Caught in the Crosshairs: Identity and Cultural Authority Within Chiropractic

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SOURCE:   Soc Sci Med. 2011 (Jun); 72 (11): 1826–1837

Yvonne Villanueva-Russell, Ph.D

Dept. of Sociology,
Texas A&M University-Commerce,
Sociology & Criminal Justice,
TX 75429-3011, USA.

In this paper the discourse over identity and cultural authority within the profession of chiropractic in the United States has been analyzed using critical discourse analysis. As the profession struggles to construct one singular image, versions of self must be internally debated and also shaped in consideration of larger, external forces. The dilemma of remaining tied to a marginal professional status must be balanced against considerations of integration. Written texts from chiropractic journals and newspapers are analyzed in a multidimensional approach that considers the rhetorical devices and thematic issues of identity construction; the representation of various voices within the discourse (both heard and unheard); and the extent to which external pressures affect the projection of cultural authority for the profession. A heterogeneous discourse characterized by conflict was found, with discrepancies between everyday chiropractors in actual practice versus academic chiropractors and leaders particularly over the idea, practice and significance of science for the profession.

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Key Indexing Terms   USA, Chiropractic, Identity, Professionalization, Cultural authority, Critical discourse analysis, Review

From the FULL TEXT Article:


Professional identity and cultural authority are two concepts that have appeared in the chiropractic literature with increasing frequency in the past decade. In 2002, Meeker and Haldeman published “Chiropractic: A Profession at the Crossroads of Mainstream and Alternative Medicine” which evoked a clarion cry for intraprofessional introspection. Commenting on the success of having achieved professional status in the United States, Meeker and Haldeman argued that chiropractic was still “trapped” with an unsatisfactory marginal position — part of mainstream medicine but not fully accepted or participating in it.


Chiropractic still maintains some vestiges of an alternative health care profession in image, attitude and practice. The profession has not resolved questions of professional and social identity and it has not come to a consensus on the implications of integration into mainstream health care delivery systems and processes. In today’s dynamic health care milieu, chiropractic stands at the crossroads of mainstream and alternative medicine. (p. 223)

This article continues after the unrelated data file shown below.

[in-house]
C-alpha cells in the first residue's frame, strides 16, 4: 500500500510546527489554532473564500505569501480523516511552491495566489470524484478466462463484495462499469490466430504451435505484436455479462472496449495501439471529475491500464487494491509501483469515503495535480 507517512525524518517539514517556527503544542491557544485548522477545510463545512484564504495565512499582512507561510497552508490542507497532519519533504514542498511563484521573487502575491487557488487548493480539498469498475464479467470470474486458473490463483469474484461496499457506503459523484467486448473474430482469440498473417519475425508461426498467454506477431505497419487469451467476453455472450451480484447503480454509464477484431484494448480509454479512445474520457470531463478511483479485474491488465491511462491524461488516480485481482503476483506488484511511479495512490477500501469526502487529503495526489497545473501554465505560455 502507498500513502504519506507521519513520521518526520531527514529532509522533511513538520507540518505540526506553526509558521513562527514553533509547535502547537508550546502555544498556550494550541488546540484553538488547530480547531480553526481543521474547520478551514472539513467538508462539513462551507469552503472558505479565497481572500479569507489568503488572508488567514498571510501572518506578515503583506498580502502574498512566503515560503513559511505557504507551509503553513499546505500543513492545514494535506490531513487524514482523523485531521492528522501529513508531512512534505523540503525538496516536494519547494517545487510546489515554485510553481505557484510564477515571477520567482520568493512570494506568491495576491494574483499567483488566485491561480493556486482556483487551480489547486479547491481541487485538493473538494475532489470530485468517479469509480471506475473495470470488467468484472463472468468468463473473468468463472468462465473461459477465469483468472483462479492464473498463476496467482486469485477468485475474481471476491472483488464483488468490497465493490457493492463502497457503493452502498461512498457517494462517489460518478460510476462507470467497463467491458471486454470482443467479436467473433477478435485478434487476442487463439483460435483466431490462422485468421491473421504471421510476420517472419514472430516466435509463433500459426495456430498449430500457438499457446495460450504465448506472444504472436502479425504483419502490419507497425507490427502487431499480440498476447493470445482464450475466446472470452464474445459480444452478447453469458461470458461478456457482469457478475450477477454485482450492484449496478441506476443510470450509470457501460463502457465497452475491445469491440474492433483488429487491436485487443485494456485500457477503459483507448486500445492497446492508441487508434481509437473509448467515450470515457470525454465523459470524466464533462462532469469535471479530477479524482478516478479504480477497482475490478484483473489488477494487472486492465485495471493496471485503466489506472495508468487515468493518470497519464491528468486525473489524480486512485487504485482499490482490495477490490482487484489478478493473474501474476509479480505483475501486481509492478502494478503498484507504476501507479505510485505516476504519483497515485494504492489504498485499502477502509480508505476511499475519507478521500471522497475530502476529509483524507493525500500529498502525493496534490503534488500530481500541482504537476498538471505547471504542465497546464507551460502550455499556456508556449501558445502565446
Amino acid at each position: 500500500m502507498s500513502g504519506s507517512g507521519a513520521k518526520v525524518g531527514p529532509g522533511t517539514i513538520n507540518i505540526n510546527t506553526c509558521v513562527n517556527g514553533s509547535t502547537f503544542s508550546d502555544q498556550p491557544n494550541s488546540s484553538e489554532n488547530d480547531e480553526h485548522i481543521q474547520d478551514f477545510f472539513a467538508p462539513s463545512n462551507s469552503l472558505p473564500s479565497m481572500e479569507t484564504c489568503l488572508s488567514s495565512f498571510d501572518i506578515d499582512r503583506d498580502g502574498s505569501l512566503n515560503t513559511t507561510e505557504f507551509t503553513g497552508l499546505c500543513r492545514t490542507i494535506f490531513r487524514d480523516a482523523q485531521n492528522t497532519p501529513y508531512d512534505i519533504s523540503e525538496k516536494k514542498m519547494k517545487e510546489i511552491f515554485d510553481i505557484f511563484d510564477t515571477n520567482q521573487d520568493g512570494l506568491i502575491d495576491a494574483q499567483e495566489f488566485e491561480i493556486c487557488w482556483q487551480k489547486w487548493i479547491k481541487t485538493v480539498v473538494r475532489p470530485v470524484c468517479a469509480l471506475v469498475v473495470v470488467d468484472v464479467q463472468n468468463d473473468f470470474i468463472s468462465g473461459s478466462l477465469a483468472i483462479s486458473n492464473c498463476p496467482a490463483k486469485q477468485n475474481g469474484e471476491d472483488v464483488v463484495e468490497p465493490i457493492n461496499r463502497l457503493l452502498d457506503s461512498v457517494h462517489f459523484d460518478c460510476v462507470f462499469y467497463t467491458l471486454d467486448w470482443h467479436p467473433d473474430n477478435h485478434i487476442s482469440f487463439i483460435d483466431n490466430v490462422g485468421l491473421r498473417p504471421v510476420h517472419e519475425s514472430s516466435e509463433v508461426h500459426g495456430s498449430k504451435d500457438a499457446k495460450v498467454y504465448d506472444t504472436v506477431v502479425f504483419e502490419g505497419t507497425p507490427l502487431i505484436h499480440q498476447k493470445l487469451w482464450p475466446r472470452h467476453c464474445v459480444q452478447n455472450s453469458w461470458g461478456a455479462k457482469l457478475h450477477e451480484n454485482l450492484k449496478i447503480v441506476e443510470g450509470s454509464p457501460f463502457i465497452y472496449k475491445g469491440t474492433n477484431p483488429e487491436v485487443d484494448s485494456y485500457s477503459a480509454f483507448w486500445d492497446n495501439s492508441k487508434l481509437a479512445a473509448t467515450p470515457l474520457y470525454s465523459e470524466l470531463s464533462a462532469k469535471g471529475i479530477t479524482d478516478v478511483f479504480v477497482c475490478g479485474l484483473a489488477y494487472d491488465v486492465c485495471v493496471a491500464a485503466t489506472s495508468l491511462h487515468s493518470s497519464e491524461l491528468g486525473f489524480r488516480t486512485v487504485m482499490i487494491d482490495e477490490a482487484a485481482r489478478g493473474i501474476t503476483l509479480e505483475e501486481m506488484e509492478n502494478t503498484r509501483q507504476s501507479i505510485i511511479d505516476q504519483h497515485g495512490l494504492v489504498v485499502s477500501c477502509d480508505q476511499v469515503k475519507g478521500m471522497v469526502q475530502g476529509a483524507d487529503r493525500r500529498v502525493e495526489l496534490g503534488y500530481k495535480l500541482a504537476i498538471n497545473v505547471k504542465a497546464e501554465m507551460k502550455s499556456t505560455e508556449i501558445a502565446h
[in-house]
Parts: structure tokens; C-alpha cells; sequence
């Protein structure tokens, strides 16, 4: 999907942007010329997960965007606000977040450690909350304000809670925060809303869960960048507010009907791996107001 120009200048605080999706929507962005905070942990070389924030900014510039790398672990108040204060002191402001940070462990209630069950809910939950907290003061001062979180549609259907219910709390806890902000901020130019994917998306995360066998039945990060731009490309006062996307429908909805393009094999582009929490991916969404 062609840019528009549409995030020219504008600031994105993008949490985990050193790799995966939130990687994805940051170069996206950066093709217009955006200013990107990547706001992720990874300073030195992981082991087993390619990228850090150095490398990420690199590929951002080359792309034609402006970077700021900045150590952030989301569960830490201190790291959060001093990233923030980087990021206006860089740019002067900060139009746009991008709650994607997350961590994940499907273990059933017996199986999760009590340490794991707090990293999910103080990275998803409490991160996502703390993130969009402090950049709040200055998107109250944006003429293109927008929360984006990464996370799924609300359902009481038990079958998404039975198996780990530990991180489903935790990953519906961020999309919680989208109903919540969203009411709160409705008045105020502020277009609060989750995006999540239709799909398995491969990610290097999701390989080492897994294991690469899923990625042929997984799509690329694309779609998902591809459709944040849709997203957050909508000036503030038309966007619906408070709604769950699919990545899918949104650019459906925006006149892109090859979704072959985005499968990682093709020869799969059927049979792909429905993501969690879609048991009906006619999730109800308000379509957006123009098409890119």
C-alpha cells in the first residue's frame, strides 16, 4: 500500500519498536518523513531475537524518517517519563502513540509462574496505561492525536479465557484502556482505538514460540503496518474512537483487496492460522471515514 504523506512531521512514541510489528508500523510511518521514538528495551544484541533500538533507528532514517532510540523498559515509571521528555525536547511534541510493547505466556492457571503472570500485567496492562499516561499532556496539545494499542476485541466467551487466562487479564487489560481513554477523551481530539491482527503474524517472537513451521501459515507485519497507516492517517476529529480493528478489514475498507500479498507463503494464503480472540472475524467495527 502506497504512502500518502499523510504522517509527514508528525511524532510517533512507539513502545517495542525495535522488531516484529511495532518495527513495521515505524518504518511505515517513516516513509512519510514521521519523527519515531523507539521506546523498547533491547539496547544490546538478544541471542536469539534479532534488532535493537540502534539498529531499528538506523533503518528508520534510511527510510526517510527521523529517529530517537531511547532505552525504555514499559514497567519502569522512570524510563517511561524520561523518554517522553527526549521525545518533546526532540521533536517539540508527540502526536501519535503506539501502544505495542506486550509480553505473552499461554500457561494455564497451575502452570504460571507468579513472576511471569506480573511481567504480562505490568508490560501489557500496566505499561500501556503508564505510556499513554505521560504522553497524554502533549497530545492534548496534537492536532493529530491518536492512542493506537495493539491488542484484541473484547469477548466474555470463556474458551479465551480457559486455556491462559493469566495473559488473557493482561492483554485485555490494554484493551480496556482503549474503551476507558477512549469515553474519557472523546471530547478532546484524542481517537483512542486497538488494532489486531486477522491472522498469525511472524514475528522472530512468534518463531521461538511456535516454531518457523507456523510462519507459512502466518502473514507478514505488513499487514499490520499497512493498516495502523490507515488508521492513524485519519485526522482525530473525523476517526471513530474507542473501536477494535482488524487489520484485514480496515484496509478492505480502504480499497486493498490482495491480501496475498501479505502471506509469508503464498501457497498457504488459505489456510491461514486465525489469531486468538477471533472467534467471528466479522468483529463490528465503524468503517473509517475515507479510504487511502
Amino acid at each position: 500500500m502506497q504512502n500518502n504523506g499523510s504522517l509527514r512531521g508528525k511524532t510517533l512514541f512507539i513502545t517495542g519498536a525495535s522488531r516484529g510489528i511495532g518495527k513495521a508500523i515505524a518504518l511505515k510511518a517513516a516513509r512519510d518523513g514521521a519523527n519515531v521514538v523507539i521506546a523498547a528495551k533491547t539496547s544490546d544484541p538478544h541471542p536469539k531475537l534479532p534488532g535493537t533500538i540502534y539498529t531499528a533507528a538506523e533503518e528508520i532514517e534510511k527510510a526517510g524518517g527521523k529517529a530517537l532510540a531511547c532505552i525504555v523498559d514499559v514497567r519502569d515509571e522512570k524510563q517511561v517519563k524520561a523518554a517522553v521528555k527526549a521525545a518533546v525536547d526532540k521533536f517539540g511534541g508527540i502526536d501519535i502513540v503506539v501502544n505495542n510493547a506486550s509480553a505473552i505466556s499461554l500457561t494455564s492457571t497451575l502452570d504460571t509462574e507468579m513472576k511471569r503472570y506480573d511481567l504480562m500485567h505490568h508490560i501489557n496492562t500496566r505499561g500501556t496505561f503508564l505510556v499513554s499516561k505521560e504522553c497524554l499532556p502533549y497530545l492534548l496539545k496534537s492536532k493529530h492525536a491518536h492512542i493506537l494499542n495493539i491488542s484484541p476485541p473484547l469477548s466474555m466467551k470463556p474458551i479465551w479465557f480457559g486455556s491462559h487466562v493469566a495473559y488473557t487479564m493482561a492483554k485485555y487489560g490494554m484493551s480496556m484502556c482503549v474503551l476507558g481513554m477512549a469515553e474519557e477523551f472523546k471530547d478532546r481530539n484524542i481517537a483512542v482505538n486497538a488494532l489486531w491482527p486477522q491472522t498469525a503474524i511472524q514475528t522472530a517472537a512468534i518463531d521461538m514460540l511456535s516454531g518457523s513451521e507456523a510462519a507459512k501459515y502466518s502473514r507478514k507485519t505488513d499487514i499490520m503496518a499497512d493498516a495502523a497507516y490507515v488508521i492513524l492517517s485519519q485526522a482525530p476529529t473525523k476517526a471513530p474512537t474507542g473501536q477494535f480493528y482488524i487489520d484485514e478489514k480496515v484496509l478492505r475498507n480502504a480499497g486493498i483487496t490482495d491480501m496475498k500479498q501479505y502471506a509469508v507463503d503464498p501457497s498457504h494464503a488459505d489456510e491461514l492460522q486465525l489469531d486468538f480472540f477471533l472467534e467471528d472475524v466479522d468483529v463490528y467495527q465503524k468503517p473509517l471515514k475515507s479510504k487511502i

Professions have been well studied for several decades in the sociological literature. Andrew Abbott’s (1988) contribution has been to focus on the cognitive knowledge claims of expertise that are constructed to enable professions to co-exist and compete with one another in a larger system where they may be accepted or rejected. This research will examine statements made by US chiropractors found in printed sources (i.e., journals, newspapers) to reveal how internal identity claims are formulated as well as how an outward projection of cultural authority (the ability to be unquestioningly believed (Starr, 1984, p. 13)) is presented in a changing health care environment.

In health care, orthodox medicine has “professional dominance” and possesses the largest jurisdiction (c.f., Freidson, 1970; Pescosolido, 2006; Willis, 2006), although much discussion of the decline of this hegemonic power has also occurred in the literature (c.f., Haug & Lavin, 1983; Wolinsky, 1993). Complementary and Alternative Medicine (CAM) has established itself as a “marginal profession” in relation to this framework.Wardwell (1994) defined marginal as an occupation that operated with autonomy from medicine and rejected the medical definitions of illness and treatment held by the mainstream (p. 1063). In their original formulations, chiropractic, acupuncture, and homeopathy all existed as paradigms and theories of disease that stood outside of orthodox medicine and were largely incommensurate to the medical model.

In the US, chiropractic is unique from other CAM specialties because it has fully achieved all aspects of professional status (it is recognized by state licensure, has standardized and accredited education, and serves as a primary contact doctor) but has only restricted access to the institutional aspects of medicine (lacks university affiliation and therefore lacks major research funding, has only limited access to hospitals, and receives limited insurance reimbursement). Wardwell advocated for chiropractic to become a “limited profession” whereby the scope of practice would be restrained to a more narrow range while remaining autonomous and free from the need for referral or supervision from orthodox medicine (1994, pp. 1062e1063). In recent years there has been a heightened push within chiropractic to do just what Wardwell (1996) had urged a decade before: transform from marginal to limited profession. This has triggered heated debate amongst chiropractors. This debate forms a discourse: its content, power struggles and functions are the focus of this research.

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